Town Without Pity

The good news about the Richard Gere drama about the bad news of New York's enduring homeless crisis? Time Out of Mind, written and directed by Oren Moverman, is stubbornly, respectfully unflashy, Manhattan neorealism steeped more in reportage than in the clichés of prestige films. A prideful man slow to admit that he needs help, Gere's George Hammond shuffles through the city in an abashed silence, sometimes muttering to himself, or insisting to the cops and hospital orderlies who hustle him along that he's just between opportunities—that he's not homeless homeless. Moverman's script has been stripped of poetry, speeches, or anything that might play well in an Oscar-night montage. Once in a while, when pressed by a social worker or a friend at a shelter, Hammond will crack open a little, surprising himself: “I'm a fuck-up,” he'll say, pitilessly, and that's just about all we get to know about the life he once had, other than crucial little clues the film leaves it to us to pick up.

Patient and mournful, Time Out of Mind makes no excuses for Hammond's homelessness, and it avoids the Hollywood trick of pretending he's a man wronged, that in his case there's been a mistake. Instead, it asks us to accept him as a man, period, one of the millions who have found no purchase in the economic systems we're born into. (His spectacular handsomeness? That you just have to run with.)

So Gere's Hammond slumps along, stealing a couple of hours of shut-eye on a bench until drunk dudes chuck a bottle his way. He shakes his head, at first, when a nurse directs him to a shelter: He insists his situation's not permanent, even as he makes no clear efforts to change that situation. Movies preach the bootstrap gospel, so his aimlessness can't help but alienate—but what steps could he take, when he can't even get together the paperwork to secure the ID he needs to register for social services? That's why it's a terrific relief when he scrapes up cash enough for a couple of beers. He gulps them down in a park, letting loose a Pacino-like bleat—at last, he seems to feel alive.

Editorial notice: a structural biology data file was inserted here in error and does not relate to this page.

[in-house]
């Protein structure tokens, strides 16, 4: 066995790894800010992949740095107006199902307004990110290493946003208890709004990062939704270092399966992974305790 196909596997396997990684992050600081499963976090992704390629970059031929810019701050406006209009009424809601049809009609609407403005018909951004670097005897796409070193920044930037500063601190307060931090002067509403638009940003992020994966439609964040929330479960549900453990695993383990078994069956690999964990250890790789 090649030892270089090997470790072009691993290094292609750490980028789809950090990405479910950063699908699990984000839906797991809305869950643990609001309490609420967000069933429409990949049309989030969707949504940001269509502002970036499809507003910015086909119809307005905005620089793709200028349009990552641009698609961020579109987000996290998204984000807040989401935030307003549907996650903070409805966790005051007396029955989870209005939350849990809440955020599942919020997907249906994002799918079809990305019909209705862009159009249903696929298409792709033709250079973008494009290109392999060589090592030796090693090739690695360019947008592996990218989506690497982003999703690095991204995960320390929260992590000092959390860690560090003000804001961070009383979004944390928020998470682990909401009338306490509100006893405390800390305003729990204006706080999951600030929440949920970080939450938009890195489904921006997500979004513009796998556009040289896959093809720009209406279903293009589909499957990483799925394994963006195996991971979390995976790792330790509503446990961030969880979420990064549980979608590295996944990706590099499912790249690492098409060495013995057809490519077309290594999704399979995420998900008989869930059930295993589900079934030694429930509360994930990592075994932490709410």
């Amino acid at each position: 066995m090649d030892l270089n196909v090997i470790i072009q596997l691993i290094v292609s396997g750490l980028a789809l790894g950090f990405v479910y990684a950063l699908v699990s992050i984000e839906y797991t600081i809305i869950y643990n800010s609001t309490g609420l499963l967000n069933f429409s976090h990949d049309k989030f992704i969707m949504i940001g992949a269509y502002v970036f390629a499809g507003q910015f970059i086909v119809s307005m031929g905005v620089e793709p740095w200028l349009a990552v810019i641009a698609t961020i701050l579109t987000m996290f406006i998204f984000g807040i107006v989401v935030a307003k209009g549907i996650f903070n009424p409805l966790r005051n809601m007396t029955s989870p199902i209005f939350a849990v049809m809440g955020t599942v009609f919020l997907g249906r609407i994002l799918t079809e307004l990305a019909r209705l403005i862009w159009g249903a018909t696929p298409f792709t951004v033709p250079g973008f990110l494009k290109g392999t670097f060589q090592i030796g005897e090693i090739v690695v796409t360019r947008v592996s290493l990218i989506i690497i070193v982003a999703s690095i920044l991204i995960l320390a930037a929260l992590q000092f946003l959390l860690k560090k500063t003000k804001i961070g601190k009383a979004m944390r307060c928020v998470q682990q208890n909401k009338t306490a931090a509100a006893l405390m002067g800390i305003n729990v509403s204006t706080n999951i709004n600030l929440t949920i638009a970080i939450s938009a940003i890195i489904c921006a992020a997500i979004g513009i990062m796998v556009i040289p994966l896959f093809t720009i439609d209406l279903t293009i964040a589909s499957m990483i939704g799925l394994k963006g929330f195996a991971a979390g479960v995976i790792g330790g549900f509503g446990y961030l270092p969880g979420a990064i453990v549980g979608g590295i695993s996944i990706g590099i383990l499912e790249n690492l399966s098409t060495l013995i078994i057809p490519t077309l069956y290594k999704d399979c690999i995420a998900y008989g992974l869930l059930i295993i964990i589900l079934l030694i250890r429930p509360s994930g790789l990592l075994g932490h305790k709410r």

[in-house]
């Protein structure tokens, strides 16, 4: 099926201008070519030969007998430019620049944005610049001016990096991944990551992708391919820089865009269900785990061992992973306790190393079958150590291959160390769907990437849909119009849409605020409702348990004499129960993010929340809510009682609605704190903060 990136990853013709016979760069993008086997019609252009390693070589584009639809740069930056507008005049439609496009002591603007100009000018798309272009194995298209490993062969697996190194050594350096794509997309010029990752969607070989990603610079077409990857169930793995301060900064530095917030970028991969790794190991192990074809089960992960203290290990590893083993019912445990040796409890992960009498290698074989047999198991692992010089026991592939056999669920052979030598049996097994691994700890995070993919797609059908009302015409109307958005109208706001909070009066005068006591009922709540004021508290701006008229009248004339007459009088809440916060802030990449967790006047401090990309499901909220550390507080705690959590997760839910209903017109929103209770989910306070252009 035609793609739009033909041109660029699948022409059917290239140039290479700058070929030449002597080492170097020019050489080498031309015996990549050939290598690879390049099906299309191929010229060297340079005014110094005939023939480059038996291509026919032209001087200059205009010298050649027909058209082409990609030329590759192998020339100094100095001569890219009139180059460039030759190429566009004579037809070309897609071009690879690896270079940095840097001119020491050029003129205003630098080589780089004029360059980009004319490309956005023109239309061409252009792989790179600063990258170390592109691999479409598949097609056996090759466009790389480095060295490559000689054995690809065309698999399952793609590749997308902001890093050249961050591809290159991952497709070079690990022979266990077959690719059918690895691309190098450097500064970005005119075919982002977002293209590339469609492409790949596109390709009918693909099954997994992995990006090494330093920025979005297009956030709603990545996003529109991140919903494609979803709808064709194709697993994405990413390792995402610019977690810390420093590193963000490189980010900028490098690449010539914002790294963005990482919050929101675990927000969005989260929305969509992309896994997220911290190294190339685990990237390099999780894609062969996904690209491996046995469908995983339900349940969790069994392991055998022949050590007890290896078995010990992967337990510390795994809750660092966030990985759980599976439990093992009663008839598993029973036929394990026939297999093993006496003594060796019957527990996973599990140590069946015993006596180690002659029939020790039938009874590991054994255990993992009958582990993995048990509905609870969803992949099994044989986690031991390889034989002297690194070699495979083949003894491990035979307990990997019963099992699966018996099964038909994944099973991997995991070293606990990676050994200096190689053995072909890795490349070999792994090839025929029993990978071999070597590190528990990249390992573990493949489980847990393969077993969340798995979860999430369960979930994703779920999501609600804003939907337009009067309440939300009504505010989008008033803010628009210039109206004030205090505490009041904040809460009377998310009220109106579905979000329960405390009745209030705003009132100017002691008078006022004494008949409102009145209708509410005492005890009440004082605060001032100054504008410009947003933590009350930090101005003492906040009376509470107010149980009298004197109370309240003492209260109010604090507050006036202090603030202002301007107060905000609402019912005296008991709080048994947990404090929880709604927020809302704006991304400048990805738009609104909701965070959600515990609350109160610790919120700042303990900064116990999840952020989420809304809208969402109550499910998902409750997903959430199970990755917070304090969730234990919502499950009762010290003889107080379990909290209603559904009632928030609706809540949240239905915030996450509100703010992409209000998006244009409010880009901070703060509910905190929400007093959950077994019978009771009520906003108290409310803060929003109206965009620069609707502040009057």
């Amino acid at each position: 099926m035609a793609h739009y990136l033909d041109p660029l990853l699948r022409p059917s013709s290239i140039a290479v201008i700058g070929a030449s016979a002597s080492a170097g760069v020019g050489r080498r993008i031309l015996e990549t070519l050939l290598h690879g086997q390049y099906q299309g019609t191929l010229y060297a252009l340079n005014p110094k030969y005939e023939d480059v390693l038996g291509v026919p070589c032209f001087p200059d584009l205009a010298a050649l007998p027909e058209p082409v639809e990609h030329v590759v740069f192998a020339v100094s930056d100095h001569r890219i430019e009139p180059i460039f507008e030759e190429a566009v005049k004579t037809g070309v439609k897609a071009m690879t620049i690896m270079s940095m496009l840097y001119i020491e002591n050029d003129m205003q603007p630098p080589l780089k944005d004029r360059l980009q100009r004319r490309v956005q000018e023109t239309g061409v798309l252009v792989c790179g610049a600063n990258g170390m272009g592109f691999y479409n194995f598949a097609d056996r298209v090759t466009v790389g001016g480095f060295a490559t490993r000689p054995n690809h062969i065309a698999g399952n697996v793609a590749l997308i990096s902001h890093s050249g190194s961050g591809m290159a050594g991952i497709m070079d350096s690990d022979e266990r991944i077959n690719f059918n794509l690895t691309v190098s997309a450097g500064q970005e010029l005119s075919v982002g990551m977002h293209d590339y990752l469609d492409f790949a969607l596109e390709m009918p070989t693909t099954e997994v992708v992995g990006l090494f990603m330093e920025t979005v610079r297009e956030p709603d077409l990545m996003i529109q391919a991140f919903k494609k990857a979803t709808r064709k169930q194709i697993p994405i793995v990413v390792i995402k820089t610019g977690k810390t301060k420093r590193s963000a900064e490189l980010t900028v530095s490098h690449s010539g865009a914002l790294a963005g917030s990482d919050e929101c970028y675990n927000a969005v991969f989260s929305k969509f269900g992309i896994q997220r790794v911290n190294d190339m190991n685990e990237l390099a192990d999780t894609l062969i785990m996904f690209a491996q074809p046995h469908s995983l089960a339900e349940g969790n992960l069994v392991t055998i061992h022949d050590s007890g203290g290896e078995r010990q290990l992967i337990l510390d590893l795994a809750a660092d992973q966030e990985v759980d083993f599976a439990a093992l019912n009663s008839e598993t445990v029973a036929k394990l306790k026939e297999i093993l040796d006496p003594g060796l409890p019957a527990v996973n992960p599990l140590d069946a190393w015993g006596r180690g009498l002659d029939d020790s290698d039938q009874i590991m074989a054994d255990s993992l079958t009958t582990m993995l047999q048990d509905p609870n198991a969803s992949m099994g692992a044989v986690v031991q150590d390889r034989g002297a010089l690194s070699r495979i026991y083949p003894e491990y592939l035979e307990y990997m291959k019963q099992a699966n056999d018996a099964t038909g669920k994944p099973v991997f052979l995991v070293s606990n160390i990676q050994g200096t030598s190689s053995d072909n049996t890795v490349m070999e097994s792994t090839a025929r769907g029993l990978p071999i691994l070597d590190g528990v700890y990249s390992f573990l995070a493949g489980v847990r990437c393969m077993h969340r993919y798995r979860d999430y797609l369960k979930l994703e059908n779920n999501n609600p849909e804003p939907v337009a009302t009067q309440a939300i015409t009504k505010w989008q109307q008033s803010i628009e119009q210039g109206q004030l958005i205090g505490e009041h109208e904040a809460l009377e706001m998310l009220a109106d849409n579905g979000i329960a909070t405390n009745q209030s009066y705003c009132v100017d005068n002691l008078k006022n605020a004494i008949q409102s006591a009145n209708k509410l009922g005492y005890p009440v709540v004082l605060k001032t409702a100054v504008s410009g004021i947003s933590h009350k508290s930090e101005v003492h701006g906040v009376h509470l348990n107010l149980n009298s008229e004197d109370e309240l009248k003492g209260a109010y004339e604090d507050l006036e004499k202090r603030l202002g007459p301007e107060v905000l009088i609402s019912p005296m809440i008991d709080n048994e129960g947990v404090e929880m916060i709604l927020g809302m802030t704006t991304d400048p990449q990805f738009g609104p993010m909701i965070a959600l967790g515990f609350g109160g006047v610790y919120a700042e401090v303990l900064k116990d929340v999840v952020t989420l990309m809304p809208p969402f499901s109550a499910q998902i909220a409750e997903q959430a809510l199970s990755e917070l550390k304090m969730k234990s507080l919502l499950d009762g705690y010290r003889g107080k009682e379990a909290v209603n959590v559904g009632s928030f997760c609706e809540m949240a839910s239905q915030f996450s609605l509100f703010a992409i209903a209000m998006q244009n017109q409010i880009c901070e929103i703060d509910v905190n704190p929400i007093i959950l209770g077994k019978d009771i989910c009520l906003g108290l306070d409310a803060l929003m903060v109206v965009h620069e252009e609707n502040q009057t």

The power of Gere's performance is cumulative. Few moments stand out, because he is playing a man who would prefer not to stand out at all, a man who seems to shy away from the camera in his own movie. At first, this makes the film difficult—how rare it is for a narrative feature to ask you to stick with a lead who shrinks from you, who has no clear goals or articulated desires. As the days slip past, and Hammond hustles up and down Manhattan trying to scrounge food and a snatch of peaceful sleep, Moverman achieves a rare transference. In a way, the viewer is tasked with becoming the protagonist: It is we who are supposed to grow, to change, to learn to see the homeless as individuals in need of much greater assistance, rather than as a scourge.

Time Out of Mind is an experiment in empathy, an examination of bureaucracy and streetlife mundanity, and a movie that many will find a tough sit. This is art that resembles its subject: Ever wanted to know what it would feel like to come to stew in a shelter while men scream at each other over nothing? To slog through the process of getting a bed there for the first time? To attempt to snooze outside in the city that never lets you sleep? The vision of Gere's face, bathed in the lights of emergency vehicles, is potent, as is Felix Andrew's scarifying sound design, which honors the aggrieved and profane chatter that is to late-night New York what crickets are to the country.

It's a welcome moral project to depict the homeless onscreen as something other than jokes, cautionary examples, or Terry Gilliam's sages and crazies. Moverman's aesthetic project is not always as strong. Again and again, he and director of photography Bobby Bukowski film Gere through shop windows, fences, and train doors, complicating not our broader view of the story but our very ability to see it. Entire scenes pass with us watching Gere's image in the reflection on a TV screen or slabs of city glass, and some long shots become logic puzzles: Instead of being pulled into the moment, and marveling at how the city has circumscribed every aspect of Hammond's existence, I instead got caught up in trying to work out where he was in relation to the camera, where the camera was in relation to whatever mirrored surface it was focused on, and where the reflected taxis and buses layered over everything were in relation to that. And why the sniper's-eye view from another building of Hammond's meeting with a social worker?

The movie is commanding despite its flourishes. Its second half lightens with the introduction of Dixon (the excellent Ben Vereen), a chatterbox from the shelter whom Hammond comes to pal around with. Bickering, like beer, gives him reason to keep plodding. Jena Malone frowns through several scenes as Hammond's estranged daughter, a bartender who refuses to offer more than incidental help—it's clear in her eyes that she's tried to do more for him in the past, and that it has never worked. The final shot is an extended beauty, tinged with just as much hope as this movie can bear, but what lingers is more painful: the dull inhumanity of the systems we trust to help the people we don't look at. Moverman and Gere demand you look.

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